Blog Six: jQuery Scrolling

So for this week’s critique I stumbled upon a really cool animated web portfolio site. As I scrolled down the page I noticed four icons pop up. I liked how this added to the interactivity of the site so I looked at the code and found they were each named by icon, called design, development, newsletter and social icons.

Screen Shot 2015-04-12 at 4.25.22 PM

Then in the html I found script code:

<script>

$(window).scroll(function)() {

$(‘#designIcon’).each(function(){

var imagePos = $(this).offset().top;

var topOfWindow = $(window).scrollTop();

if (imagePos < topOfWindow+500) {

$(this).addClass(“fadeIn”);

}

});

});

</script>

Instead of the “click” command that we learned in class, this code used scroll as the function to bring in the icons, which I think is really neat and doesn’t require extra work or more clicking by the user.

W3schools says that scroll can be used for all scrollable elements, in their example a div, and in browser windows, as was done on this site. I think to indicate when the icons should drop in, the coding uses the if and pos/position, and if the user is at less than the “topOfWindow”, the icon appears. The code also used a “fadeIn” command to style the transition as well.

Additional lines of coding are necessary to make this effect work so well, like defining “did scroll,” and “has scrolled” as true and false, and setting an interval.

$(window).scroll(function(event)

{

didScroll = true;

});

setInterval(function() {

if (didScroll) {

hasScrolled();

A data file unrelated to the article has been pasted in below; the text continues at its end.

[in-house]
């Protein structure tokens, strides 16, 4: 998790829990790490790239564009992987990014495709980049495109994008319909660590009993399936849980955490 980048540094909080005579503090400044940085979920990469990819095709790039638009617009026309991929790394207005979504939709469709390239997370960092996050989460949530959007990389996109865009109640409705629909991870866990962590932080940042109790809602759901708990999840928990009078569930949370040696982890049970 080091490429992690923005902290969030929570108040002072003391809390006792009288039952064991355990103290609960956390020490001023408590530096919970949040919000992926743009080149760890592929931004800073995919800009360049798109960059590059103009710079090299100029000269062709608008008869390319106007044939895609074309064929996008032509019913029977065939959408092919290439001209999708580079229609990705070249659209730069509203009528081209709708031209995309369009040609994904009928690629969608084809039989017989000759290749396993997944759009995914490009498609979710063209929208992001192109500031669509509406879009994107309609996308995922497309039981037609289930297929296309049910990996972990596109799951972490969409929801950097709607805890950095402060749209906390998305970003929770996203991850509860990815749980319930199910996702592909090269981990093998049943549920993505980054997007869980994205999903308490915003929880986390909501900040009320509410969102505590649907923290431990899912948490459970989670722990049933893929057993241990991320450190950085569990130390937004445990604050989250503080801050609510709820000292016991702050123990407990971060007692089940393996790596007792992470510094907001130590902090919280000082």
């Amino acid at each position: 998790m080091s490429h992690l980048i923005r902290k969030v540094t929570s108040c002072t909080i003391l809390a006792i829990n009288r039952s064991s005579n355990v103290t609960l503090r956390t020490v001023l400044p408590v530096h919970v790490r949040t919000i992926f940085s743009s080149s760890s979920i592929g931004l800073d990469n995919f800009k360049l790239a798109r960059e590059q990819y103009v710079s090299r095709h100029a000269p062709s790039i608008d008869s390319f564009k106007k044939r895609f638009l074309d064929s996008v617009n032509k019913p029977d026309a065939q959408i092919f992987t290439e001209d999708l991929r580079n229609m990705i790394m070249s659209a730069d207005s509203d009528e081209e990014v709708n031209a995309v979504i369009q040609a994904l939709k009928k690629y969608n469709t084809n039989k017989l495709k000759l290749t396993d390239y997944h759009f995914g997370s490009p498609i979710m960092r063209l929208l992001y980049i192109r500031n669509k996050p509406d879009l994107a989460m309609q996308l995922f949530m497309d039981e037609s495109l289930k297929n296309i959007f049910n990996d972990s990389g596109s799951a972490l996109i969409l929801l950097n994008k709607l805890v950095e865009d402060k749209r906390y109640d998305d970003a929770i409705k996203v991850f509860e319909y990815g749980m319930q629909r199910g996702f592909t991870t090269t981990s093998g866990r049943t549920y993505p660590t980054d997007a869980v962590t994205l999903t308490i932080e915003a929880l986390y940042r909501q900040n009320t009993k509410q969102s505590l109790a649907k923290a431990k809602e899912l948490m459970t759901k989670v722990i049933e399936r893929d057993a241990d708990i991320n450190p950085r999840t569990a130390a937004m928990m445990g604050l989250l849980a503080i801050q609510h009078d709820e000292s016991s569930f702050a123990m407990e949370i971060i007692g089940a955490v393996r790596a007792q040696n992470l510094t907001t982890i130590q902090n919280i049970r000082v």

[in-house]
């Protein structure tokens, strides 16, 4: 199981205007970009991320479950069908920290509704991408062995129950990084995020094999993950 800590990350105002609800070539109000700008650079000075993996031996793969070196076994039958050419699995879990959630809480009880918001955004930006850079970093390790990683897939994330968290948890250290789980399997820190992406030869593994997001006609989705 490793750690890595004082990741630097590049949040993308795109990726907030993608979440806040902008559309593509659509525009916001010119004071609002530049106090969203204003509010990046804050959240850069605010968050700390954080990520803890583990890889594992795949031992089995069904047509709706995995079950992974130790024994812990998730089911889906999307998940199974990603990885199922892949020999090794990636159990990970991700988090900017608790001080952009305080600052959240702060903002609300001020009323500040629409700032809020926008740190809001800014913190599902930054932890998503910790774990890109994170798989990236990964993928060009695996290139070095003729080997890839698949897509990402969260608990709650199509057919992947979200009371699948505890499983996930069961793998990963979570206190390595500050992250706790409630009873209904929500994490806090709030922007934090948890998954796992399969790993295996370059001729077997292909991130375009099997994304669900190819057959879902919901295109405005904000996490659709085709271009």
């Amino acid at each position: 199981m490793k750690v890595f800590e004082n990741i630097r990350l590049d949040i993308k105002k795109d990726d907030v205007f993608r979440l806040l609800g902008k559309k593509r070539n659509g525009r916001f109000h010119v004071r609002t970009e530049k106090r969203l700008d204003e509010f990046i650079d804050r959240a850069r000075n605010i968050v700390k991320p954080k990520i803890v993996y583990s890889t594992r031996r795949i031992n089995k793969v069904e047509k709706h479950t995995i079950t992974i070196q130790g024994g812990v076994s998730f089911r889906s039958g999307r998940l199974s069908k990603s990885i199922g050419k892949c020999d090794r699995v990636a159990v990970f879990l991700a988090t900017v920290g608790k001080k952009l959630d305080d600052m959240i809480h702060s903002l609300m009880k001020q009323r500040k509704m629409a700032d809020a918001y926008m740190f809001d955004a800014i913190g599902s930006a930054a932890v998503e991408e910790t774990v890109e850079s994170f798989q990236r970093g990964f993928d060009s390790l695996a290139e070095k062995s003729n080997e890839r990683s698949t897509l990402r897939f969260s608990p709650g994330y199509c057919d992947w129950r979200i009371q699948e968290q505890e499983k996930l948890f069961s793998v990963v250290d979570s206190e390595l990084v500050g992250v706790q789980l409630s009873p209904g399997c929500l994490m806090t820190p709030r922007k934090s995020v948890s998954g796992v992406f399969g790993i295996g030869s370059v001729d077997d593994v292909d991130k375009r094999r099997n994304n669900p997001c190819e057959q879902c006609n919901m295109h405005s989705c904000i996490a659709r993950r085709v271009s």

didScroll = false;

}

}, 250);

There’s definitely a lot involved in the coding to make this work (and I’m still not sure 100% how) but the way this designer used the scroll and fadeIn in combination helped create this cool effect.

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2 thoughts on “Blog Six: jQuery Scrolling

  1. I really like the pop-up effect of those four icons, which makes the website more interactive and special. As you observed, the designer uses the scroll as the function, which makes the website more active without putting extra work on the users.

    The W3 school suggests that the scroll() method triggers the scroll event, or attaches a function to run when a scroll event occurs. And as the designer set an “if” sentence, the event occurs when it meets the condition.

    In addition, as you observed, the designer also defines “did scroll” and “has scrolled” as true and false to make sure that this effect would only occur once no matter how many times the users scroll the website. This design minimizes the noises.

    The website overall is neat and well-designed. The designer adds a lot of animated movement in her page, offering the readers a pleasant and interactive using experience.

    Like

  2. I think the pop-up effect is nice. It adds movement to the webpage but not distract readers from the content. I also like it’s activated by scrolling instead of clicking or mouseover. The readers can simply scroll down the page and don’t need to take extra effort to trigger the movement.

    Like

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